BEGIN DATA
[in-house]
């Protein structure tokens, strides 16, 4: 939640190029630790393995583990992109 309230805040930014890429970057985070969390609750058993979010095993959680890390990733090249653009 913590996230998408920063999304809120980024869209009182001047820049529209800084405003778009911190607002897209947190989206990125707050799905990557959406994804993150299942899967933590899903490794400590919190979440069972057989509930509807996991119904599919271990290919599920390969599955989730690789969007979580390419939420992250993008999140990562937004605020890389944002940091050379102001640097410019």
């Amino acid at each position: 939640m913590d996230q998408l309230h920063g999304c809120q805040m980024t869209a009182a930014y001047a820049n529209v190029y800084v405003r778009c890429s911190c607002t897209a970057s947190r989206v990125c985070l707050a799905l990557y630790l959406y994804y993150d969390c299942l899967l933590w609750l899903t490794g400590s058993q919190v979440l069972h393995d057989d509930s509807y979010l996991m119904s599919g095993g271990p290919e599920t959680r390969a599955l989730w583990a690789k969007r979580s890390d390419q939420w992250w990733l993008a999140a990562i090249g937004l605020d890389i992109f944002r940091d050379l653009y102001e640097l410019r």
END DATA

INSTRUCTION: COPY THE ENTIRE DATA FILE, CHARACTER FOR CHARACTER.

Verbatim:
[in-house]
């Protein structure tokens, strides 16, 4: 939640190029630790393995583990992109 309230805040930014890429970057985070969390609750058993979010095993959680890390990733090249653009 913590996230998408920063999304809120980024869209009182001047820049529209800084405003778009911190607002897209947190989206990125707050799905990557959406994804993150299942899967933590899903490794400590919190979440069972057989509930509807996991119904599919271990290919599920390969599955989730690789969007979580390419939420992250993008999140990562937004605020890389944002940091050379102001640097410019």
């Amino acid at each position: 939640m913590d996230q998408l309230h920063g999304c809120q805040m980024t869209a009182a930014y001047a820049n529209v190029y800084v405003r778009c890429s911190c607002t897209a970057s947190r989206v990125c985070l707050a799905l990557y630790l959406y994804y993150d969390c299942l899967l933590w609750l899903t490794g400590s058993q919190v979440l069972h393995d057989d509930s509807y979010l996991m119904s599919g095993g271990p290919e599920t959680r390969a599955l989730w583990a690789k969007r979580s890390d390419q939420w992250w990733l993008a999140a990562i090249g937004l605020d890389i992109f944002r940091d050379l653009y102001e640097l410019r």